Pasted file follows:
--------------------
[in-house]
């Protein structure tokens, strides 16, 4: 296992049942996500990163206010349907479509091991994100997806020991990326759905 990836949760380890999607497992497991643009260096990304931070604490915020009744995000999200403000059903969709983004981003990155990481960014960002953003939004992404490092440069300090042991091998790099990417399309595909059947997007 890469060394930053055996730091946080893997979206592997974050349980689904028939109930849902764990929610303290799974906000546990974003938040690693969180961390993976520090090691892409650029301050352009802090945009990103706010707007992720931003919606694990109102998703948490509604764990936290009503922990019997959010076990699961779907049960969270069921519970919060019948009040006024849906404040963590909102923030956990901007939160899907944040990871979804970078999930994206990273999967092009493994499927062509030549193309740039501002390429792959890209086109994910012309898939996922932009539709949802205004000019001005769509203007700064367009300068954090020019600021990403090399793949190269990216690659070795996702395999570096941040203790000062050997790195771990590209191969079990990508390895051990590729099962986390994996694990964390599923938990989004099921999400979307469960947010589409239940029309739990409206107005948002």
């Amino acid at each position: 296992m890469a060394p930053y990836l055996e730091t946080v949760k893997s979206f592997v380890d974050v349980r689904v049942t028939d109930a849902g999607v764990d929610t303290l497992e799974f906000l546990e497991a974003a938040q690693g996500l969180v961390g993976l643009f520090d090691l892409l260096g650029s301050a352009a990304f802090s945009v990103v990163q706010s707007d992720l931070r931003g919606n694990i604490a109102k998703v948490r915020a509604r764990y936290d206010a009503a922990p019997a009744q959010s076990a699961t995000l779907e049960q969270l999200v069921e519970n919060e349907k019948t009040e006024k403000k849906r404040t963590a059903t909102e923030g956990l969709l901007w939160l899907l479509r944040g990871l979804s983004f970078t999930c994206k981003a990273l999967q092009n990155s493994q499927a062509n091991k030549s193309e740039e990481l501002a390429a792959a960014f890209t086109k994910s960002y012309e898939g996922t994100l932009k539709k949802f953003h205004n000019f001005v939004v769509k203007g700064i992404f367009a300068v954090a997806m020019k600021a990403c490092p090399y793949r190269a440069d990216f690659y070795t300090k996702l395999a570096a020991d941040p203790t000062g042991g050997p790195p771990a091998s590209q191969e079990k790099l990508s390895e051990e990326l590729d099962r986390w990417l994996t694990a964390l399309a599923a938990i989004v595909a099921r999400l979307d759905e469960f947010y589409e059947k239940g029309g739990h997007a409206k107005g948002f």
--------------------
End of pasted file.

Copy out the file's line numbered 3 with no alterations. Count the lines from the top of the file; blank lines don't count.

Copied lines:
């Amino acid at each position: 296992m890469a060394p930053y990836l055996e730091t946080v949760k893997s979206f592997v380890d974050v349980r689904v049942t028939d109930a849902g999607v764990d929610t303290l497992e799974f906000l546990e497991a974003a938040q690693g996500l969180v961390g993976l643009f520090d090691l892409l260096g650029s301050a352009a990304f802090s945009v990103v990163q706010s707007d992720l931070r931003g919606n694990i604490a109102k998703v948490r915020a509604r764990y936290d206010a009503a922990p019997a009744q959010s076990a699961t995000l779907e049960q969270l999200v069921e519970n919060e349907k019948t009040e006024k403000k849906r404040t963590a059903t909102e923030g956990l969709l901007w939160l899907l479509r944040g990871l979804s983004f970078t999930c994206k981003a990273l999967q092009n990155s493994q499927a062509n091991k030549s193309e740039e990481l501002a390429a792959a960014f890209t086109k994910s960002y012309e898939g996922t994100l932009k539709k949802f953003h205004n000019f001005v939004v769509k203007g700064i992404f367009a300068v954090a997806m020019k600021a990403c490092p090399y793949r190269a440069d990216f690659y070795t300090k996702l395999a570096a020991d941040p203790t000062g042991g050997p790195p771990a091998s590209q191969e079990k790099l990508s390895e051990e990326l590729d099962r986390w990417l994996t694990a964390l399309a599923a938990i989004v595909a099921r999400l979307d759905e469960f947010y589409e059947k239940g029309g739990h997007a409206k107005g948002f």